Tycoon Try Pheap has collected an estimated 1,500 cubic metres of timber from Forestry Administration offices since the government in July issued his companies permission to confiscate “waste wood” from their offices and from the Ministry of Environment, according to preliminary government figures obtained by the Post yesterday.
An unknown amount of wood held at facilities run by the Ministry of Agriculture, Forestry and Fisheries and the Ministry of Environment was given to Pheap’s MDS Import Export Company and MDS Thmodar SEZ Company in a letter from Prime Minister Hun Sen’s cabinet on July 24.
The decision followed a similar order in 2013, in which Pheap paid about $3.4 million for the right to collect nearly 5,000 cubic metres of luxury timber from the Forestry Administration.
“More than 1,500 cubic metres was confiscated so far since [the] order [was signed],” Forestry Administration director Chheng Kimsun said, adding that official figures had not yet been calculated.
Bun Uy, a secretary of state at the Council of Ministers, issued letters to the Ministry of Agriculture, Forestry and Fisheries and Ministry of Environment in late July, saying that Pheap’s firms had to destroy some of the timber but were allowed to export whatever remained.
While the wood was classified as “waste wood” by the government in order to justify the handover, a significant portion of the timber held by the Forestry Administration is thought to be luxury-grade and held as evidence in criminal cases against illegal loggers.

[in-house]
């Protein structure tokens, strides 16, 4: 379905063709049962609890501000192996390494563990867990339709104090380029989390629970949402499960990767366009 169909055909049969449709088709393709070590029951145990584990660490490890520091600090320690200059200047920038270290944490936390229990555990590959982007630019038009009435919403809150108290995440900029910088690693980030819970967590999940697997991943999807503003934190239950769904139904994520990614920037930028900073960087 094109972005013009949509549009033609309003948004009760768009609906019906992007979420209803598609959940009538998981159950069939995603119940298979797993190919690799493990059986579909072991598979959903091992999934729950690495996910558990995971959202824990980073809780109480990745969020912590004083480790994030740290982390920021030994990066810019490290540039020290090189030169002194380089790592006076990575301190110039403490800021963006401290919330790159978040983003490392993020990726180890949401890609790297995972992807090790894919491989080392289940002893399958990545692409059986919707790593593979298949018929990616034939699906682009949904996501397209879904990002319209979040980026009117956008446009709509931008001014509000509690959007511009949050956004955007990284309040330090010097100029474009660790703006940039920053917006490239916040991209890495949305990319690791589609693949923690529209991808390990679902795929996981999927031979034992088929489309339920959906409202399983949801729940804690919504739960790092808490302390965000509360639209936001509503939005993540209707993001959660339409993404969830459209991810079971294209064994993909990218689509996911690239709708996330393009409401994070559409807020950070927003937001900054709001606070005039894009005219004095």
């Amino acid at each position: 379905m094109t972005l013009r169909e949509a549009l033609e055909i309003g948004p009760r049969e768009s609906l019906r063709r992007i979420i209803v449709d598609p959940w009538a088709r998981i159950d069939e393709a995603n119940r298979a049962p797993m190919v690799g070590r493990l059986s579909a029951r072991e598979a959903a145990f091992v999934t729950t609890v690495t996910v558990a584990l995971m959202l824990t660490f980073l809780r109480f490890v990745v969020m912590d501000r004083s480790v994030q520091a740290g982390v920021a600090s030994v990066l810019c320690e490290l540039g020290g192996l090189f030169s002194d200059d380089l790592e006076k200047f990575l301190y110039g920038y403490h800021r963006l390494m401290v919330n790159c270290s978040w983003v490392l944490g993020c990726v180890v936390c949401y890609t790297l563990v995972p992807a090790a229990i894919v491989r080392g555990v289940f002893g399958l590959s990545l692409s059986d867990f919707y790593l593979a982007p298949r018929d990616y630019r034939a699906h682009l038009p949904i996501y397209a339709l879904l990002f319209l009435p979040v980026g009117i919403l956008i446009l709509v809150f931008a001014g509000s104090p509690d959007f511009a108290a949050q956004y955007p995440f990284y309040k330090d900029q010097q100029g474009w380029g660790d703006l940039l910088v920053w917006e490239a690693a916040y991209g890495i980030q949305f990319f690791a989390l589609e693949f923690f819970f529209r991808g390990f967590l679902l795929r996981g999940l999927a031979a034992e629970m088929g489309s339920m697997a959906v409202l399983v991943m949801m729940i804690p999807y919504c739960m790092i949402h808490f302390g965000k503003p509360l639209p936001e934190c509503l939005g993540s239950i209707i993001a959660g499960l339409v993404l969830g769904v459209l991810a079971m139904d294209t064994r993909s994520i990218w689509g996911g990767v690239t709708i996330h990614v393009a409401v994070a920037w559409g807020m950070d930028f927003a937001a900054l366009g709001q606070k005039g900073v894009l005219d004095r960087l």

Kimsun said that even after the official figures were collated, the amount confiscated by Pheap was likely to rise as more luxury wood was confiscated from loggers who travel across the Dangrek Mountains in northern Cambodia to illegally log in Thailand’s forested border regions.
Pheap rose to prominence as a logging baron as Cambodia switched in the early 2000s from a policy of directly issuing logging concessions to a “conversion” program in which economic land concessions were granted to Cambodian and foreign investors almost exclusively in or adjacent to heavily forested areas.
The concessions have come under heavy criticism ever since, amid allegations that they have routinely been used as a front for large-scale illegal timber extraction.
In a report released earlier this month, monitoring group Forest Trends estimated that as much as 90 per cent of timber exports from Cambodia are sourced illegally and the “main driver” is the agro-industrial conversion scheme.
In 2011, the government acknowledged in a report published by the Technical Working Group on Forestry that its own conversion policy had been the main cause of the dramatic decline in forest cover in recent years.
“The available evidence … demonstrates that most, if not all, of the deforestation taking place in Cambodia … is illegal in some way,” Forest Trends said in the report.
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